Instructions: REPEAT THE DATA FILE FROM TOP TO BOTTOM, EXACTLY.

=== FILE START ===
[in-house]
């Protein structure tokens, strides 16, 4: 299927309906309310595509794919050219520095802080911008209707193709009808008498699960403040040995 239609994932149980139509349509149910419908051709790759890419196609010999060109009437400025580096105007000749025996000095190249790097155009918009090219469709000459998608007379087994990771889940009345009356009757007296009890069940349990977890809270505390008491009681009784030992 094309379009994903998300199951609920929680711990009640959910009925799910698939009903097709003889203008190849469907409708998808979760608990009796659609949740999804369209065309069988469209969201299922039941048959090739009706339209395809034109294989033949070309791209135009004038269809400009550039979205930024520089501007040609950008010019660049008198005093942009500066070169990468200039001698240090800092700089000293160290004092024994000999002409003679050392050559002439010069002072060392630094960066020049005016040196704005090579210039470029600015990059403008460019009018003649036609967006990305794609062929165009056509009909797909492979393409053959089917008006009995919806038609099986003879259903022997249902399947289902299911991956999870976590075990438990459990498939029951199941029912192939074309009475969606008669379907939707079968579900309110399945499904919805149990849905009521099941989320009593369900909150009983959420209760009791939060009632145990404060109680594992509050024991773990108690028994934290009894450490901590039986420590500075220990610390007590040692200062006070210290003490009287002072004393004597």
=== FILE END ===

[in-house]
């Protein structure tokens, strides 16, 4: 299927309906309310595509794919050219520095802080911008209707193709009808008498699960403040040995 239609994932149980139509349509149910419908051709790759890419196609010999060109009437400025580096105007000749025996000095190249790097155009918009090219469709000459998608007379087994990771889940009345009356009757007296009890069940349990977890809270505390008491009681009784030992 094309379009994903998300199951609920929680711990009640959910009925799910698939009903097709003889203008190849469907409708998808979760608990009796659609949740999804369209065309069988469209969201299922039941048959090739009706339209395809034109294989033949070309791209135009004038269809400009550039979205930024520089501007040609950008010019660049008198005093942009500066070169990468200039001698240090800092700089000293160290004092024994000999002409003679050392050559002439010069002072060392630094960066020049005016040196704005090579210039470029600015990059403008460019009018003649036609967006990305794609062929165009056509009909797909492979393409053959089917008006009995919806038609099986003879259903022997249902399947289902299911991956999870976590075990438990459990498939029951199941029912192939074309009475969606008669379907939707079968579900309110399945499904919805149990849905009521099941989320009593369900909150009983959420209760009791939060009632145990404060109680594992509050024991773990108690028994934290009894450490901590039986420590500075220990610390007590040692200062006070210290003490009287002072004393004597």